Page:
Most of the oil arriving the occupied territories of Western Sahara arrive on board Norwegian flagged vessel, new report reveals. Swedish and Norwegian national news have covered the topic this weekend.
Photo above: Marinetraffic.com. Image shows 'Wisby Cedar' discharging oil in occupied Western Sahara.
The two tank vessels Wisby Cedar and Wisby Argan are travelling in and out of occupied Western Sahara - with Norwegian flags in the mast.
A new report from Western Sahara Resource Watch reveals that the two vessels in average transport half a million litres of oil, every single day, into the occupied territory. Without that oil, the occupation would be impossible to maintain. The shipments are done by the Swedish shipping company Wisby Tankers, who own the two Norwegian flagged vessels together with their Moroccan partners. Together, they own a joint-venture company Casablanca Tankers, which is the biggest transporter of oil products into Western Sahara, by far.
On 20 June, the affair was covered by Swedish national TV, SVT.
On 21 June, the topic was covered in Norwegian daily newspaper Dagsavisen.
Since the vessels came into operation in 2009 and 2010, they have, in average, entered Western Sahara every 12 days with petroleum products.
Download the WSRW report 'Fuelling the occupation' here.
The volume is extremely high: WSRW estimates that the two vessels every year transport 194 million litres of petroleum products into Western Sahara with a probable value of approximately 106 million Euros. That would constitute most of the approx 250-280 million litres of petroleum products every year entering Western Sahara.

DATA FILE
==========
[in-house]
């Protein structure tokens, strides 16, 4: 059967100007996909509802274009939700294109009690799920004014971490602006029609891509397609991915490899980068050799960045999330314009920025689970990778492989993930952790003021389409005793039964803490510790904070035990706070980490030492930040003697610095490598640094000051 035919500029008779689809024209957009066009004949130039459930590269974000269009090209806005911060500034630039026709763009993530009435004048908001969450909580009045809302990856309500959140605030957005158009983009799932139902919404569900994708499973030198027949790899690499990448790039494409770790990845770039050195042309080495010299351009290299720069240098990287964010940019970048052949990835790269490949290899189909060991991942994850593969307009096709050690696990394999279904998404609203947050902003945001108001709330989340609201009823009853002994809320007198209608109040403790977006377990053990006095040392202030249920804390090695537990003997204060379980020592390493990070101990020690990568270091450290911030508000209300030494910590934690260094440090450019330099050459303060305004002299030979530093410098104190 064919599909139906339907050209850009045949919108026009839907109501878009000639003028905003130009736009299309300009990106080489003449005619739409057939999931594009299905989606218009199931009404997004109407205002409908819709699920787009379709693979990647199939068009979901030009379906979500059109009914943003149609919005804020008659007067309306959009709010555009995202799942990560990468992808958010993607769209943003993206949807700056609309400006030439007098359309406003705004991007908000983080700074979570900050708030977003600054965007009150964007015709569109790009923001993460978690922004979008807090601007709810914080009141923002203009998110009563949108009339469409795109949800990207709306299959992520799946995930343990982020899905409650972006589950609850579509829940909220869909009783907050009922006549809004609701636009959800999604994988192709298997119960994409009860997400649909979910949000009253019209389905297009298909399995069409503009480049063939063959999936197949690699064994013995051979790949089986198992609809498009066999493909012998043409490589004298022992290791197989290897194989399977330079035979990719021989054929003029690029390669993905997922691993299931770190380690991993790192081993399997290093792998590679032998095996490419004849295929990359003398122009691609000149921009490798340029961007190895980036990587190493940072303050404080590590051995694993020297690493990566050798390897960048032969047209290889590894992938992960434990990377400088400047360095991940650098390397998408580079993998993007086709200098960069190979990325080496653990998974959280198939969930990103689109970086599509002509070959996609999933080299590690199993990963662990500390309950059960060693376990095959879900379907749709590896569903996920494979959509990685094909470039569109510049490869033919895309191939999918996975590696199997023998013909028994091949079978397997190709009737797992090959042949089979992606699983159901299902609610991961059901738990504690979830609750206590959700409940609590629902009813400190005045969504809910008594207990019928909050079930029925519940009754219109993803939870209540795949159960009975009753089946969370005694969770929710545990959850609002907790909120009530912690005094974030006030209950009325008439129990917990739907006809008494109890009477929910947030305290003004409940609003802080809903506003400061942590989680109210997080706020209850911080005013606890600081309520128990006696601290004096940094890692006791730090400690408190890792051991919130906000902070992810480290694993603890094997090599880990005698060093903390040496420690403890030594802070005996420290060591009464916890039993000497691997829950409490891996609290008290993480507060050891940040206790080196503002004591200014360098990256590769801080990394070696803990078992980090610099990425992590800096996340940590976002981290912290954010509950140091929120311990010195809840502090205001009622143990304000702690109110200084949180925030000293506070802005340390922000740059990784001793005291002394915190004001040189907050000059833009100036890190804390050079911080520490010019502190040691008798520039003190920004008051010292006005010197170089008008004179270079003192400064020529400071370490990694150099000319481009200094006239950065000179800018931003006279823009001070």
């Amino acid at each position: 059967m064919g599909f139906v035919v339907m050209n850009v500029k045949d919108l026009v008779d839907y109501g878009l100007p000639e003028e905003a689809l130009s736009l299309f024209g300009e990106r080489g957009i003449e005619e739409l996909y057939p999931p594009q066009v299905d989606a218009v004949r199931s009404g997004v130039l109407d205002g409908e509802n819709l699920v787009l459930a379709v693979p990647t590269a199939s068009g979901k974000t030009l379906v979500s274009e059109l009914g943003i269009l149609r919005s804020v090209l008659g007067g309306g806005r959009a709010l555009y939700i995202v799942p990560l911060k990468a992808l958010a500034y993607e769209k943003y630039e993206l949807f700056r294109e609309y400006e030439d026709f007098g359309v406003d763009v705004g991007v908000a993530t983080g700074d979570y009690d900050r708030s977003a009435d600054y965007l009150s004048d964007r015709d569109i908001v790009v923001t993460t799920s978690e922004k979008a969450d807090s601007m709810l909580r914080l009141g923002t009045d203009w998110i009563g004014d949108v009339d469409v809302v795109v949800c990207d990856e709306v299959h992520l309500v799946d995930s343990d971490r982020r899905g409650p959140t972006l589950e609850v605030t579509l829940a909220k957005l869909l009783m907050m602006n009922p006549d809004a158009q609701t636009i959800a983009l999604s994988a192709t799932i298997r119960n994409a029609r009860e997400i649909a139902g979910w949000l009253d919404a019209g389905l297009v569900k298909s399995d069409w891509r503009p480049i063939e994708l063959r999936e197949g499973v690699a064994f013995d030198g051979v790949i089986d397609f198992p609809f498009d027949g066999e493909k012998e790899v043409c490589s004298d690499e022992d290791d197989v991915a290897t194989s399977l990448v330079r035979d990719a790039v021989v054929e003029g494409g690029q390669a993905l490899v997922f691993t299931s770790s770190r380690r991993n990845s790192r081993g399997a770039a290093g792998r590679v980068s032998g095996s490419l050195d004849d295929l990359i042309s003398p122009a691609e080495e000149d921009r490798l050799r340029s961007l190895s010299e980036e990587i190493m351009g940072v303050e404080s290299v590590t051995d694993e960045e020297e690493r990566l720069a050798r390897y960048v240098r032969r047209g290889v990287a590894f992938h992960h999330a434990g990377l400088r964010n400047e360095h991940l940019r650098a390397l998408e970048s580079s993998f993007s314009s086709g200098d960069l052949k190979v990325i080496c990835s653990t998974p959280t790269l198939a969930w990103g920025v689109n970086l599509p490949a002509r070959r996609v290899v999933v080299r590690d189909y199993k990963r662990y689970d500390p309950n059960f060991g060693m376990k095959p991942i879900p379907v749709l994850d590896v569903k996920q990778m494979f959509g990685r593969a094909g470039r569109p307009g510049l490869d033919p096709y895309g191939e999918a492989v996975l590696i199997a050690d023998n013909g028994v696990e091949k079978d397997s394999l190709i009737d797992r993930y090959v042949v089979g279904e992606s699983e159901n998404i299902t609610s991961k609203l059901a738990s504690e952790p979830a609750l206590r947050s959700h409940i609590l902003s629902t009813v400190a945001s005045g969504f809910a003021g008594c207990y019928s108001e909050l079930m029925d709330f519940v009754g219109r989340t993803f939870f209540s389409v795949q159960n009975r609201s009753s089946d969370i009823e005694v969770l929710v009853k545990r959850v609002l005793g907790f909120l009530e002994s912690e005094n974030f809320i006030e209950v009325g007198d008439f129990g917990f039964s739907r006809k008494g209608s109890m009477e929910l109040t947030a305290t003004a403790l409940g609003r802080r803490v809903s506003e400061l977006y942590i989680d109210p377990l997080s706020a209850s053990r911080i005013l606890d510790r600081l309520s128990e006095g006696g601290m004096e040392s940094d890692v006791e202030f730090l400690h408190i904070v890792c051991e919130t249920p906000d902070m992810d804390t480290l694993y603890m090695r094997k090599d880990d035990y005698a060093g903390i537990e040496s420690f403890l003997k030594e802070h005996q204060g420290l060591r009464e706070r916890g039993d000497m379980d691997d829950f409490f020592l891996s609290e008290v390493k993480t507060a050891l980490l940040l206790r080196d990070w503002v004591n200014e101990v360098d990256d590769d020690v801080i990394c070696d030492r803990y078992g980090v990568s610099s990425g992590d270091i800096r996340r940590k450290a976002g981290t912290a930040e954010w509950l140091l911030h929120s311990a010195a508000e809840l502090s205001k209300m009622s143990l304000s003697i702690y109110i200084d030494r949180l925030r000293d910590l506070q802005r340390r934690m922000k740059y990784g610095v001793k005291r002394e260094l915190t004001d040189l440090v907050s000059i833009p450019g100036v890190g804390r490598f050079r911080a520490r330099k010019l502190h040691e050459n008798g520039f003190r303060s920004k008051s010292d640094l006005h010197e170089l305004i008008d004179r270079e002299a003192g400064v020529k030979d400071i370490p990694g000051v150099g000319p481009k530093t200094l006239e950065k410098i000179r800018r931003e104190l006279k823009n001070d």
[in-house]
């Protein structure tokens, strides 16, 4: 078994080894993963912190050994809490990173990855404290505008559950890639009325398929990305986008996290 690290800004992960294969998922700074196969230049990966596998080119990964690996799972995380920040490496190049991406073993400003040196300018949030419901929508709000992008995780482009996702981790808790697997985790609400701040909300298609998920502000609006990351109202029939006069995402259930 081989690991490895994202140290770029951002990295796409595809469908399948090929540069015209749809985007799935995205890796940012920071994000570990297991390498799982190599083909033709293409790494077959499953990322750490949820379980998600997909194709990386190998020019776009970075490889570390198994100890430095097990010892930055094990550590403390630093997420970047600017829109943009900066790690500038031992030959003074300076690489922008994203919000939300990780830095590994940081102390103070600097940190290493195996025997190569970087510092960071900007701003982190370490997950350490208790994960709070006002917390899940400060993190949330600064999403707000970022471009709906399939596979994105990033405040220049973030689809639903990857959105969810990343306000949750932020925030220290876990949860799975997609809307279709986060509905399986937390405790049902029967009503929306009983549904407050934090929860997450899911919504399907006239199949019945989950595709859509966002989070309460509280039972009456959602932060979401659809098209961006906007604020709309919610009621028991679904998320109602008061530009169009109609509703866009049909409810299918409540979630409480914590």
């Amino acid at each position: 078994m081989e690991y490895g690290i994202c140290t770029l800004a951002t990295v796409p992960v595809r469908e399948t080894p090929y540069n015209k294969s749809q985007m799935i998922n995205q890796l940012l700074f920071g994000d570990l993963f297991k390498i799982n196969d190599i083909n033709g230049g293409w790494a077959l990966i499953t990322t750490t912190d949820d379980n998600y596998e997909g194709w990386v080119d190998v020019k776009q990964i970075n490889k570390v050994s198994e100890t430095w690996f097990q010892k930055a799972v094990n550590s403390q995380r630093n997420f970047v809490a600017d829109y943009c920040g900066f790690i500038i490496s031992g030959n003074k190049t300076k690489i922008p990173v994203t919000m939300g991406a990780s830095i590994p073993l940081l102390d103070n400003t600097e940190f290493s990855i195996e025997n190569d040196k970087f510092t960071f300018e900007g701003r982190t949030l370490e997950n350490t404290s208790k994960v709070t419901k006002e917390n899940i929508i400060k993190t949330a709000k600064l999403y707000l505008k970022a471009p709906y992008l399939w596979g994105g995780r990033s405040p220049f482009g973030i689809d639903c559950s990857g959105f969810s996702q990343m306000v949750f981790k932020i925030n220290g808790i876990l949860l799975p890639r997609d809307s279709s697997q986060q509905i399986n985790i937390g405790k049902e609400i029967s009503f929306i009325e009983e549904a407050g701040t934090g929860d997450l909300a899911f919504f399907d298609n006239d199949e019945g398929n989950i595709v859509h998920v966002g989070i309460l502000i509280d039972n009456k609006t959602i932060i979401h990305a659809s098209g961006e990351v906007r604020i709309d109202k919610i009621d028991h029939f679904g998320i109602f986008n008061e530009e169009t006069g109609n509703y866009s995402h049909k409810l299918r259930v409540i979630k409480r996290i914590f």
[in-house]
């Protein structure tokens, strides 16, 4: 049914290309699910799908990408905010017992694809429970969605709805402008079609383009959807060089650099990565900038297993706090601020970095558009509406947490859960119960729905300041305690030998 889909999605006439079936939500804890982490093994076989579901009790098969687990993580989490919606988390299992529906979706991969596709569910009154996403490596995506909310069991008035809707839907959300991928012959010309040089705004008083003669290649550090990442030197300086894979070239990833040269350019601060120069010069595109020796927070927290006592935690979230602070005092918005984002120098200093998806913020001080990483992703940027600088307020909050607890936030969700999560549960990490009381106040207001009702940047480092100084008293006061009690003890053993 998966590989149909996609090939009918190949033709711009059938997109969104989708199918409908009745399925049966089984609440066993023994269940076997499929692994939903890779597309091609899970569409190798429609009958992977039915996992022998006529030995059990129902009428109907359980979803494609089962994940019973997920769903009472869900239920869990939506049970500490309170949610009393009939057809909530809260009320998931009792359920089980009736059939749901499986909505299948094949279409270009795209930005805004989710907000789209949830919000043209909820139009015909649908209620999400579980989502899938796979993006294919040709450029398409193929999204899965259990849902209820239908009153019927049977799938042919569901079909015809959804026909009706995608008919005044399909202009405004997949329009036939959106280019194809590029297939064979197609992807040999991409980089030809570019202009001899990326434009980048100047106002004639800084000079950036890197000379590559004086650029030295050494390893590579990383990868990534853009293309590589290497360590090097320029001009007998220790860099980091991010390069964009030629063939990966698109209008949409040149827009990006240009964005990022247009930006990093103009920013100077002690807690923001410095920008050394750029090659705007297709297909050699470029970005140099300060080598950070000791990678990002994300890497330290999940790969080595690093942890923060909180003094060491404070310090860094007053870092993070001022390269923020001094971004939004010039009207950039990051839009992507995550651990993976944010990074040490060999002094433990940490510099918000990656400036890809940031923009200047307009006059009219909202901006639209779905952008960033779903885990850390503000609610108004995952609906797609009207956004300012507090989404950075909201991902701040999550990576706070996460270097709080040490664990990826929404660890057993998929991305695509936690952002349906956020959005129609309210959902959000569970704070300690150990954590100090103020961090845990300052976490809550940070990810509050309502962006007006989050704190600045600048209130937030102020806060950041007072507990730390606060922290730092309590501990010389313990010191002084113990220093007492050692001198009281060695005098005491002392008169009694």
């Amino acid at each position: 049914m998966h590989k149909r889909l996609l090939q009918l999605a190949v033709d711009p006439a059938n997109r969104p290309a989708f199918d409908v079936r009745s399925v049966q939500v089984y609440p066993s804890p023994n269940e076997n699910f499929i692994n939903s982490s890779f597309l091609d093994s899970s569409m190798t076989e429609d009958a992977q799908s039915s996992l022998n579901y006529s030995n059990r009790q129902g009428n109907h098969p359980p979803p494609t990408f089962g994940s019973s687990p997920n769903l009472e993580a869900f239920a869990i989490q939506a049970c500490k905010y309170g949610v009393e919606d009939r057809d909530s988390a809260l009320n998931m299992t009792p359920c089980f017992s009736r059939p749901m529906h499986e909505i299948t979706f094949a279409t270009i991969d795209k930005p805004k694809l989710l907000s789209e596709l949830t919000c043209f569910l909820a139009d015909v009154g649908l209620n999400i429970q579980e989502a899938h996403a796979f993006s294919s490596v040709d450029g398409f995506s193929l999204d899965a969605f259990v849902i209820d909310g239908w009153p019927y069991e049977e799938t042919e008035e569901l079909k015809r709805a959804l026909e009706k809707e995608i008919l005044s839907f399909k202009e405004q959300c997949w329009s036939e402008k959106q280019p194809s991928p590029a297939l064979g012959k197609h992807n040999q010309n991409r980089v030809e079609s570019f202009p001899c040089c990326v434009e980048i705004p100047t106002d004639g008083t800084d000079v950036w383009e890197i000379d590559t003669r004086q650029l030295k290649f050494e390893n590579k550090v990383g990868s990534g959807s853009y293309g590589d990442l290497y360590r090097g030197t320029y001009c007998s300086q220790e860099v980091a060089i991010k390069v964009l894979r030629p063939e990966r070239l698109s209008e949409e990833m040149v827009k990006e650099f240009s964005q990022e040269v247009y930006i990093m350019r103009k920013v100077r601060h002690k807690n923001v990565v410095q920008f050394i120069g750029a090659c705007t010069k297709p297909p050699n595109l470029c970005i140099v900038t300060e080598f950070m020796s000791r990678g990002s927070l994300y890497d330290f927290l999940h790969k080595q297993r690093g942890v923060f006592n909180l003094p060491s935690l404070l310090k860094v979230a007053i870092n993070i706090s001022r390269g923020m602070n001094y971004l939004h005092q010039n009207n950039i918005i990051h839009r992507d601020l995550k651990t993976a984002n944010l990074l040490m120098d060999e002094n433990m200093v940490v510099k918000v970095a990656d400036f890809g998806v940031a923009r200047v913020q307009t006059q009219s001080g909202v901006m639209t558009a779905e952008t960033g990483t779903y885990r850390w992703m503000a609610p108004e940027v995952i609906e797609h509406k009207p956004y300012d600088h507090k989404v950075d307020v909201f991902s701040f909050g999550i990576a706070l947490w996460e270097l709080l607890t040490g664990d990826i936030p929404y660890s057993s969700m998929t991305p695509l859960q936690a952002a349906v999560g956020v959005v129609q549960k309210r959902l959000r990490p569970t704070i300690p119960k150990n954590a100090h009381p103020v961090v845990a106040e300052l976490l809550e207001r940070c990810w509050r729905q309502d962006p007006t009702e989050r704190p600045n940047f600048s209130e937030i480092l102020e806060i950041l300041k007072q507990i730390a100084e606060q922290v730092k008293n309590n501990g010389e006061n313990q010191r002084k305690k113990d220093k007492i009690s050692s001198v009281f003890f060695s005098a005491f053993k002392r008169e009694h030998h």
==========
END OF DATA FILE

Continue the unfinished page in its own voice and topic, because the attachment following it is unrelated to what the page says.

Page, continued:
Wisby Tankers has been carrying out this trade for a decade and the petroleum it transports is used to uphold the occupation. It goes almost without saying that the Saharawis in Western Sahara also need petroleum products for civilian life-sustaining purposes. Yet, the petroleum is mostly used by the Moroccan administration, army, settlers and for plunder of the territory's rich natural resources. Without the oil imports the illegal occupation would be practically impossible to maintain. The petroleum originates from refineries in Spain, including on the Canary Islands.
As a consequence of the increased global food prices, a nutrition crisis is already developing among Saharawi children in Algeria.
A group of Saharawi political prisoners today filed a legal complaint against Morocco in to the UN Working Group on Arbitrary Detention.
The Saharawi student activist Mohammed Layichi has been on hunger strike for almost a month.
A group of friends for Western Sahara consisting of representatives from all nine political parties was established today in the Norwegian parliament